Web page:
back to article British Gas security scare as payments page springs a leak

A British Gas website that allows homeowners to pay bills leaves consumers exposed by inviting them to submit credit card information across an unencrypted link. Consumers logging on to pay their bills through house.co.uk initially go through a secure server. But once they create an account and login they may be transferred …

COMMENTS

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  1. Andy

    Direct Debit

    has no one heard of using direct debit???.. then their is no need to use their site to pay your bill

    cant get safer than that....

  2. Adam Bishop

    Re: Direct Debit

    Ah yes, the wonders of Direct debit, giving permission for them to take any amount of money they see fit to take, when they see fit to take it...

    I'm sure I'm not the only one who has been sent quite deep into the red, due to a "billing error".

  3. Neil Drinkall

    DD not always suitable

    DD is fine, but doesn't always cover your usage, leaving an outstanding amount.

  4. A J Stiles

    Even safer

    Or you could get a card meter fitted, and pay for your gas in the local newsagent's shop or petrol station using actual coins. That way, there's no risk of a payment going through on the wrong date, overdrawing your account and exposing you to outrageous bank charges.

  5. Ian Ferguson

    Simple fix

    This is such a schoolboy error, especially when it's so easy to fix. Every page I code that takes credit card details or something equally private, I insert a simple check for HTTP, in which case it redirects to the same address over HTTPS. Then, even if I'm a muppet enough to link to it over the insecure address from somewhere else, it's still caught.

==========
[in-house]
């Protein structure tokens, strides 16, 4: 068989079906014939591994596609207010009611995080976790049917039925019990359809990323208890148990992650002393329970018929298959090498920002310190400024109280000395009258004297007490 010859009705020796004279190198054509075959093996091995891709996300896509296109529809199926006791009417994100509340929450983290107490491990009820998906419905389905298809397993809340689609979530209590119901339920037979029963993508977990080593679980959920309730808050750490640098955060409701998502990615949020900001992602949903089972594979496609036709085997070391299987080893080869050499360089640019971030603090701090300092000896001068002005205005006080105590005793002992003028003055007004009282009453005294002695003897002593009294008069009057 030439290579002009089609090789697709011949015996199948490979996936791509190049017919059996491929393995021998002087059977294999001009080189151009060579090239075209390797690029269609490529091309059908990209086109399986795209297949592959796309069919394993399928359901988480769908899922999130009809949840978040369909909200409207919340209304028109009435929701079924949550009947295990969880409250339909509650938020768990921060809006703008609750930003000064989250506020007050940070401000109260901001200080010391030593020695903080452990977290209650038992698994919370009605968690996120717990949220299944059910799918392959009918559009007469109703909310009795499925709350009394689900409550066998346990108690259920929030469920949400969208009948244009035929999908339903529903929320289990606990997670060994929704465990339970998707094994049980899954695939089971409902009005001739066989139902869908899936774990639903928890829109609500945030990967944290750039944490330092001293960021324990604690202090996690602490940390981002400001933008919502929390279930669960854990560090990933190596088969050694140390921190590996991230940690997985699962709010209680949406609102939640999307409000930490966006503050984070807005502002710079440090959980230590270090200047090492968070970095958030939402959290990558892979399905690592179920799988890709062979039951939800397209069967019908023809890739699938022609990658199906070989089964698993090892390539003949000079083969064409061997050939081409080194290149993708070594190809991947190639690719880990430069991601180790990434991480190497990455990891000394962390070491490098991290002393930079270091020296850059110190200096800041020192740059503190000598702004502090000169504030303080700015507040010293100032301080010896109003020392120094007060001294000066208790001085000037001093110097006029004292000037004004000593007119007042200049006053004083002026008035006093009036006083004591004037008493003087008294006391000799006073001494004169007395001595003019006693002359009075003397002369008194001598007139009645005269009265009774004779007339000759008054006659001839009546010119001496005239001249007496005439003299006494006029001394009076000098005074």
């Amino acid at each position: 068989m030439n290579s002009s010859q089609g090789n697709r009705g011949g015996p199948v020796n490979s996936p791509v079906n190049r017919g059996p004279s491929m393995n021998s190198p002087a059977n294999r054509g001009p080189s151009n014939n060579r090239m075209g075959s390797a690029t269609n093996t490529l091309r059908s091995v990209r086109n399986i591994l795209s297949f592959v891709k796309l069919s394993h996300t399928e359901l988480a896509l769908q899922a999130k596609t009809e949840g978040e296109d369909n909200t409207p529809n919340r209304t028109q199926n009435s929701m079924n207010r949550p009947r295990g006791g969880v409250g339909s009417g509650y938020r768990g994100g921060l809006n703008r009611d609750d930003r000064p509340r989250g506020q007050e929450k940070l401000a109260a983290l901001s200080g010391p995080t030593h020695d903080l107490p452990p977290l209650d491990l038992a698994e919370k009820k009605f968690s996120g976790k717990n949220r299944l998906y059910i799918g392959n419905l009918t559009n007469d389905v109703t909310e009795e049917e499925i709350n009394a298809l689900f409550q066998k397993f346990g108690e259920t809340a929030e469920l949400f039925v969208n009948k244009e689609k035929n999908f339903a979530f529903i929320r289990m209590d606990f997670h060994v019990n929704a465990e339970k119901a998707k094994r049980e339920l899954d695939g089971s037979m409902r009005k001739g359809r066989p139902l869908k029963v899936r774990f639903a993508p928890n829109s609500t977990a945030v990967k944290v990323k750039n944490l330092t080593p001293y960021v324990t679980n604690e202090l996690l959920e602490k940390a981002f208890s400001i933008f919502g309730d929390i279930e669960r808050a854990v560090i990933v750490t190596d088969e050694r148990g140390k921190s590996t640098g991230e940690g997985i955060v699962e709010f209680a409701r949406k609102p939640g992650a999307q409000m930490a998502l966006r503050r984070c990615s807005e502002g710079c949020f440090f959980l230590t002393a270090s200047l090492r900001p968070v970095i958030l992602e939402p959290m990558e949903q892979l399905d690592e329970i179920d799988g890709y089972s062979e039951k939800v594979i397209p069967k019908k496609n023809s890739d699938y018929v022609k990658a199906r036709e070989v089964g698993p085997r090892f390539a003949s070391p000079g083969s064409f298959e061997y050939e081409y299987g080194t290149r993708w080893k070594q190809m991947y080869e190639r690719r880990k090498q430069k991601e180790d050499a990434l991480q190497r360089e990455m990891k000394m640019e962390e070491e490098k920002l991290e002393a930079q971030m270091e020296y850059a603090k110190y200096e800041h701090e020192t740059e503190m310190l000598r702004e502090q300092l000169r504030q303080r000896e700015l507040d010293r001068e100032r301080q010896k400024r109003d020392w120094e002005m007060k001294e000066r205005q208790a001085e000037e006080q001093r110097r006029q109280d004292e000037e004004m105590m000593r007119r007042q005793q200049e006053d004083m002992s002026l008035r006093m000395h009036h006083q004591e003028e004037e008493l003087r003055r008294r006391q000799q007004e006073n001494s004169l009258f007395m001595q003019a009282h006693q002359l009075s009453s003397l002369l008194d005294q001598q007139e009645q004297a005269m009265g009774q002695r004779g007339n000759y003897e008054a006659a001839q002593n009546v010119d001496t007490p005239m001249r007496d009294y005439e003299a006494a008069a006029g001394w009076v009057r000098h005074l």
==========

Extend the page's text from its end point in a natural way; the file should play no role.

Mind you, short of the browser screaming at the user and bludgeoning them with a e-sledgehammer, it's very hard to get people to check for the secure link. Maybe browsers should start panicking and warn the user if they start filling out a form with credit-card-like details over an insecure connection.

  6. Chris

    Ian is right

    Ian's method is the best way -- always make your page checks for HTTPS on its own; never trust that the user got to the page via HTTPS. Check for HTTPS, and if it's not secure, redirect to HTTPS. Simple, easy, secure.

    However, while Ian's suggestion of having browsers scream at the users if they start to enter information into a non-HTTPS form, I don't think that would do any good. I can't even count the number of times I have been at a client's and I saw them click OK on an error screen; when I ask them what it said, it's always the same answer -- "I don't know". Users are in the habit of clicking "OK" (which explains why so many are infected by spyware), that they don't even bother reading the error screens anymore.

  7. Dillon Pyron

    Even IE warns me

    Even IE warns me if I'm leaving a secured site for an insecure one. So unless I a) disable the warning or b) blindly click on OK, I don't go there unless I know it. Of course, as Chris points out, you can't protect the idiots.

  8. Silas Humphreys

    Yes, you could get a card meter...

    if you LIKE paying well over the odds. Much the same as the way calls cost more from a pre-pay mobile phone, and so on and so forth.

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